You’ll earn a “tax deferral” for every RRSP contribution you make, which allows you to save money at tax time. Make sure your RRSP savings can be socked away for the long haul – you can make withdrawals before you hit retirement age, but you’ll have to pay your regular income tax and a withdrawal tax of 10-30% on any amount you take out of your RRSP early. You can avoid paying this tax if you’re taking money out to pay for your education or your first home.

5. Registered Education Savings Plan (RESP)

If your aim is to set aside savings for your little one’s education costs later on, a registered education savings plan is a great way to help you achieve this goal. An RESP is a government-registered plan that helps you save and invest for your child’s post-secondary education. You can make deposits into the account while collecting government grant money for every year you do so. You’ll also earn tax-free interest on your savings just like you would with a TFSA and RRSP.

6. Child Savings Accounts

The vast majority of Canada’s banks offer a special savings accounts for children. These child savings accounts are opened by their parents or grandparents and they offer a good interest rate to give kids’ savings a boost. Youth savings accounts also traditionally come with educational tools to help them with their savings goals and money management.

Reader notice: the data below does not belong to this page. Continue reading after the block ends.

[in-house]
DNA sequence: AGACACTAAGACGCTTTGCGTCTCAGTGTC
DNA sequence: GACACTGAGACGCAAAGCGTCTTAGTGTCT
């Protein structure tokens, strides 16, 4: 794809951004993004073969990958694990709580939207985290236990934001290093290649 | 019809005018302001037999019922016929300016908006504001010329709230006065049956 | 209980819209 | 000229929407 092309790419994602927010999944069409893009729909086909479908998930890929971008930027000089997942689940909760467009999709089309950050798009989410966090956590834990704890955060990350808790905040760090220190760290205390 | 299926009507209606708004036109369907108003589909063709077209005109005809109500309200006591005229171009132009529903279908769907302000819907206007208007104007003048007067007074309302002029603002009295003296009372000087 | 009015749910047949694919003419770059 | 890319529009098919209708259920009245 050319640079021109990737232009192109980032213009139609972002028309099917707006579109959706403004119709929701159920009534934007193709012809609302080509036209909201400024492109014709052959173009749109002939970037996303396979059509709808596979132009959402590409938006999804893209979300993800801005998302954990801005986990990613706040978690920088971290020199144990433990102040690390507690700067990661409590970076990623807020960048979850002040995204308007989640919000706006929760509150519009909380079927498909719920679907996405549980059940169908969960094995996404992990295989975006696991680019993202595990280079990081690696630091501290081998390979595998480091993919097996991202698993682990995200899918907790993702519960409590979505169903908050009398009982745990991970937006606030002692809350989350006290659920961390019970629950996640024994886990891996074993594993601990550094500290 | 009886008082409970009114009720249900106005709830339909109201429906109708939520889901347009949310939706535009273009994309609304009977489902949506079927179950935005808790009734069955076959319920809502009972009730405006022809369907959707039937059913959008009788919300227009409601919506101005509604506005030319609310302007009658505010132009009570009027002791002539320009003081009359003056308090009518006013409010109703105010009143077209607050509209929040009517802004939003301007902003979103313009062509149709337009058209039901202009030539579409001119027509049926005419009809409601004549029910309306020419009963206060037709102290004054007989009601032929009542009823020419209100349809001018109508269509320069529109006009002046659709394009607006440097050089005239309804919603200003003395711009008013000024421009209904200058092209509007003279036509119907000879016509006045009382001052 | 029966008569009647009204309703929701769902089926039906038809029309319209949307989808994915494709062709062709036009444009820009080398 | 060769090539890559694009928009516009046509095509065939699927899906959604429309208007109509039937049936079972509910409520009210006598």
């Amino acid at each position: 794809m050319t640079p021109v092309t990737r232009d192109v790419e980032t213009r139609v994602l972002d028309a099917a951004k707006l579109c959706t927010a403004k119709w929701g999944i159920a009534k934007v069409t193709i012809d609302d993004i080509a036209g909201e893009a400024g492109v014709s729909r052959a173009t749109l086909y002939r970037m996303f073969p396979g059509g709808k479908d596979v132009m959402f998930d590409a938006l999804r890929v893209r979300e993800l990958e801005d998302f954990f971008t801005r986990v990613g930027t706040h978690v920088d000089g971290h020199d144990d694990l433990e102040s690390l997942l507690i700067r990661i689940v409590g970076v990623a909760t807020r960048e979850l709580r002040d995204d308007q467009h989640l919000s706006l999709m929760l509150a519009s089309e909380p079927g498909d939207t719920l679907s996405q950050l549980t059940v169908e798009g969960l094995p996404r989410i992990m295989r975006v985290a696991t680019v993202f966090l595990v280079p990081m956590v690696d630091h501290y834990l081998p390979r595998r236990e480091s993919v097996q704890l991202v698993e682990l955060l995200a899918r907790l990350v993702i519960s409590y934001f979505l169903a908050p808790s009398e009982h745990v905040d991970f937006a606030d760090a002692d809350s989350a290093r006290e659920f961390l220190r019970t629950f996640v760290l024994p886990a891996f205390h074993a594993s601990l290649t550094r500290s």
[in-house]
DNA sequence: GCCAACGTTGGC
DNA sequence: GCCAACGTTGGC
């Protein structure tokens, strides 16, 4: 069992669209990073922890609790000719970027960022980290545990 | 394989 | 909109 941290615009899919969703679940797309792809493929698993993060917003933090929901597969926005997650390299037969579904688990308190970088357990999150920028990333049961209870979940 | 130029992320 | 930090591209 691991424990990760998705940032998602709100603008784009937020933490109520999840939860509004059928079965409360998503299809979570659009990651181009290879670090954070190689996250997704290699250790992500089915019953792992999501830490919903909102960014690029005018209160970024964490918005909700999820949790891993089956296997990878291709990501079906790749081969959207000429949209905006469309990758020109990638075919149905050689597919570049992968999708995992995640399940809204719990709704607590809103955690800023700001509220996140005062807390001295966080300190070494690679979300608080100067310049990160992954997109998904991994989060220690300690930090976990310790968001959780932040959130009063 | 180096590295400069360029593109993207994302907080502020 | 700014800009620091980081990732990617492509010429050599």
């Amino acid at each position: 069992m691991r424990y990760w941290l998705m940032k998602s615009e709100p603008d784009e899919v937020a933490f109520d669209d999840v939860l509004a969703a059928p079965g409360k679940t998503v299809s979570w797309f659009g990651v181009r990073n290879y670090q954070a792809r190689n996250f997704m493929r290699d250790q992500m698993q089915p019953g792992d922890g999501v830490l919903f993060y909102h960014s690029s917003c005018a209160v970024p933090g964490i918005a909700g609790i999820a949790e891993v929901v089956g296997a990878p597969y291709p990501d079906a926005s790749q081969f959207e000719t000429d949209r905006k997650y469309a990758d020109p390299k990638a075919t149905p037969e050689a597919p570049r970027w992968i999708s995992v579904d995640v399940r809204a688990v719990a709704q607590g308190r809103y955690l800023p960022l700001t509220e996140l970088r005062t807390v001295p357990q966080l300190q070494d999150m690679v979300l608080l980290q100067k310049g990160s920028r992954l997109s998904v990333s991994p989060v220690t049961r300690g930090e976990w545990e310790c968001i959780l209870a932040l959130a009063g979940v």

7. Seniors Savings Accounts

Canadians heading into their golden years can take advantage of seniors’ savings accounts, which are on offer by most Canadian banks and financial institutions. Seniors savings accounts come with a string of perks, including special interest rates and reduced fees.

8. US Dollar Savings Accounts

If you have American funds you’d like to deposit while earning interest, a US dollar savings account is your best bet. Foreign currency accounts help Canadians who do business in the United States, own property there, or need access to US funds. Holding onto a US bank account is a great way to manage your Canadian and US finances in one spot. An example of this type of account is the BMO U.S. Dollar Premium Rate Savings Account.

How to choose the best savings account for your needs

Savings accounts are a great place to start growing your money, to set aside money for a rainy day or to help you achieve your financial goals. With so many options to choose from, here’s a look at what you need to consider when deciding on the best savings account for your needs: